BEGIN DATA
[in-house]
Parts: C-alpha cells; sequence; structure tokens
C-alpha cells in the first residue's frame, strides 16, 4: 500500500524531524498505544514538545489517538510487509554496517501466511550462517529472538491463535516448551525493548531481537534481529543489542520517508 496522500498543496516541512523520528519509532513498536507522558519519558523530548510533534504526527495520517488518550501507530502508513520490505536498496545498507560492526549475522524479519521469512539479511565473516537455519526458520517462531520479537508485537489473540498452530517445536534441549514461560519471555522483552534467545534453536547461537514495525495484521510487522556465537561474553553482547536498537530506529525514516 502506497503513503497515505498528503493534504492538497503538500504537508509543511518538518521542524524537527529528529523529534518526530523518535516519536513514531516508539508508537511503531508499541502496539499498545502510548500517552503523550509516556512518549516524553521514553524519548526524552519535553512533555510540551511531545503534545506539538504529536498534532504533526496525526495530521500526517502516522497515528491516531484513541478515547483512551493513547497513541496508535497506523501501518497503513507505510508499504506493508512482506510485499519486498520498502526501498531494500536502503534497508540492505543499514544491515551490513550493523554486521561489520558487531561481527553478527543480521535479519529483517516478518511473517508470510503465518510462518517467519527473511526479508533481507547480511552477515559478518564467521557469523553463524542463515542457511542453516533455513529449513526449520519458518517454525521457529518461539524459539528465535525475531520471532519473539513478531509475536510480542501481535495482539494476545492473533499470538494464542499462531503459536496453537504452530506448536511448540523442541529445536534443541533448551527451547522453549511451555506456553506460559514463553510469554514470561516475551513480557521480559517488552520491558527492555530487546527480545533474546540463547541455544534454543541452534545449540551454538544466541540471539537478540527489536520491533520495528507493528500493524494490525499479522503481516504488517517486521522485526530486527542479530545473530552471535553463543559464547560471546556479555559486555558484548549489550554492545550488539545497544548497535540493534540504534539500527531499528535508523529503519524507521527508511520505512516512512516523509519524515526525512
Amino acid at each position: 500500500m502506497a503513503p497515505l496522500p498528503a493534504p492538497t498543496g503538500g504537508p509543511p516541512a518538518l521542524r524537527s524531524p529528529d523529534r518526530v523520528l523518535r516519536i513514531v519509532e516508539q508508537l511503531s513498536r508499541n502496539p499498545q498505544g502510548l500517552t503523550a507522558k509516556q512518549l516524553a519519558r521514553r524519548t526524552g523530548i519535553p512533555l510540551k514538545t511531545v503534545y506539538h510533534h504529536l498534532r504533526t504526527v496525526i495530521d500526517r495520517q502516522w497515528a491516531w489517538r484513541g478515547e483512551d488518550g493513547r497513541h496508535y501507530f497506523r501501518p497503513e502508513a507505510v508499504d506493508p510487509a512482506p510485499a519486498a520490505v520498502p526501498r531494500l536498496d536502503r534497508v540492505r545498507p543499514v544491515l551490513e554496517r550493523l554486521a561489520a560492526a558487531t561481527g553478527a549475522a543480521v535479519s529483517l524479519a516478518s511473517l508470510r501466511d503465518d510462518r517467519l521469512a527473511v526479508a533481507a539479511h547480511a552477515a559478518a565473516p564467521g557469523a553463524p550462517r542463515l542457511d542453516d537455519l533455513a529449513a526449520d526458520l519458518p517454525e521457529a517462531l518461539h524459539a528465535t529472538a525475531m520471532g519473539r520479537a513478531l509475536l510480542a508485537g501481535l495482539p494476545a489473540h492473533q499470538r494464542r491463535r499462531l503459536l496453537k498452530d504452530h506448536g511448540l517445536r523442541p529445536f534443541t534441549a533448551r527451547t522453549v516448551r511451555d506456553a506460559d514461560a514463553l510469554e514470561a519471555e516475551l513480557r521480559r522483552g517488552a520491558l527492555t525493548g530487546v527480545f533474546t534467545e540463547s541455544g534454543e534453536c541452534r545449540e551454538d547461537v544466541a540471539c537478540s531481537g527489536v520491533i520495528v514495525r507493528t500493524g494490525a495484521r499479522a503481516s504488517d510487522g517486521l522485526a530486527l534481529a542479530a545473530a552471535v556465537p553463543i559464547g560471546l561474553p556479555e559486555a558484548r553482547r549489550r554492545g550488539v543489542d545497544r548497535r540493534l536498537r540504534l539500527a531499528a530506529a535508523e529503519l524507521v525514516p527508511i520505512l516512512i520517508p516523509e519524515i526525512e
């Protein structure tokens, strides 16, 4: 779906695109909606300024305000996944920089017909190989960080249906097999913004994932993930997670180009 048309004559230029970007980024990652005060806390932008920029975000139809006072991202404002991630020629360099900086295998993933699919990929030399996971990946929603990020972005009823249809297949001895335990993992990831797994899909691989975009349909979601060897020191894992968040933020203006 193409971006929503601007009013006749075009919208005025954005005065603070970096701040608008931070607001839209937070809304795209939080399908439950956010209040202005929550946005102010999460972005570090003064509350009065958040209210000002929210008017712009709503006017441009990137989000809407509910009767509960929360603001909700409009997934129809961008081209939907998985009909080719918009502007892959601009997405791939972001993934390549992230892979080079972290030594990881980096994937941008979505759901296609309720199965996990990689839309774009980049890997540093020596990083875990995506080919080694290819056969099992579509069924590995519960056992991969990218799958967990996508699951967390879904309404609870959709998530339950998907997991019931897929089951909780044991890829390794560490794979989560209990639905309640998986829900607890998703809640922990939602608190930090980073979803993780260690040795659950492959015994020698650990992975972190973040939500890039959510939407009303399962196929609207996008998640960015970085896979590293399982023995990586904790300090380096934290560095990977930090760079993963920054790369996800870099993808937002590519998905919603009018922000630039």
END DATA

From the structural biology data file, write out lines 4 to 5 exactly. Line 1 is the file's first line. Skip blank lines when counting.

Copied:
Amino acid at each position: 500500500m502506497a503513503p497515505l496522500p498528503a493534504p492538497t498543496g503538500g504537508p509543511p516541512a518538518l521542524r524537527s524531524p529528529d523529534r518526530v523520528l523518535r516519536i513514531v519509532e516508539q508508537l511503531s513498536r508499541n502496539p499498545q498505544g502510548l500517552t503523550a507522558k509516556q512518549l516524553a519519558r521514553r524519548t526524552g523530548i519535553p512533555l510540551k514538545t511531545v503534545y506539538h510533534h504529536l498534532r504533526t504526527v496525526i495530521d500526517r495520517q502516522w497515528a491516531w489517538r484513541g478515547e483512551d488518550g493513547r497513541h496508535y501507530f497506523r501501518p497503513e502508513a507505510v508499504d506493508p510487509a512482506p510485499a519486498a520490505v520498502p526501498r531494500l536498496d536502503r534497508v540492505r545498507p543499514v544491515l551490513e554496517r550493523l554486521a561489520a560492526a558487531t561481527g553478527a549475522a543480521v535479519s529483517l524479519a516478518s511473517l508470510r501466511d503465518d510462518r517467519l521469512a527473511v526479508a533481507a539479511h547480511a552477515a559478518a565473516p564467521g557469523a553463524p550462517r542463515l542457511d542453516d537455519l533455513a529449513a526449520d526458520l519458518p517454525e521457529a517462531l518461539h524459539a528465535t529472538a525475531m520471532g519473539r520479537a513478531l509475536l510480542a508485537g501481535l495482539p494476545a489473540h492473533q499470538r494464542r491463535r499462531l503459536l496453537k498452530d504452530h506448536g511448540l517445536r523442541p529445536f534443541t534441549a533448551r527451547t522453549v516448551r511451555d506456553a506460559d514461560a514463553l510469554e514470561a519471555e516475551l513480557r521480559r522483552g517488552a520491558l527492555t525493548g530487546v527480545f533474546t534467545e540463547s541455544g534454543e534453536c541452534r545449540e551454538d547461537v544466541a540471539c537478540s531481537g527489536v520491533i520495528v514495525r507493528t500493524g494490525a495484521r499479522a503481516s504488517d510487522g517486521l522485526a530486527l534481529a542479530a545473530a552471535v556465537p553463543i559464547g560471546l561474553p556479555e559486555a558484548r553482547r549489550r554492545g550488539v543489542d545497544r548497535r540493534l536498537r540504534l539500527a531499528a530506529a535508523e529503519l524507521v525514516p527508511i520505512l516512512i520517508p516523509e519524515i526525512e
């Protein structure tokens, strides 16, 4: 779906695109909606300024305000996944920089017909190989960080249906097999913004994932993930997670180009 048309004559230029970007980024990652005060806390932008920029975000139809006072991202404002991630020629360099900086295998993933699919990929030399996971990946929603990020972005009823249809297949001895335990993992990831797994899909691989975009349909979601060897020191894992968040933020203006 193409971006929503601007009013006749075009919208005025954005005065603070970096701040608008931070607001839209937070809304795209939080399908439950956010209040202005929550946005102010999460972005570090003064509350009065958040209210000002929210008017712009709503006017441009990137989000809407509910009767509960929360603001909700409009997934129809961008081209939907998985009909080719918009502007892959601009997405791939972001993934390549992230892979080079972290030594990881980096994937941008979505759901296609309720199965996990990689839309774009980049890997540093020596990083875990995506080919080694290819056969099992579509069924590995519960056992991969990218799958967990996508699951967390879904309404609870959709998530339950998907997991019931897929089951909780044991890829390794560490794979989560209990639905309640998986829900607890998703809640922990939602608190930090980073979803993780260690040795659950492959015994020698650990992975972190973040939500890039959510939407009303399962196929609207996008998640960015970085896979590293399982023995990586904790300090380096934290560095990977930090760079993963920054790369996800870099993808937002590519998905919603009018922000630039």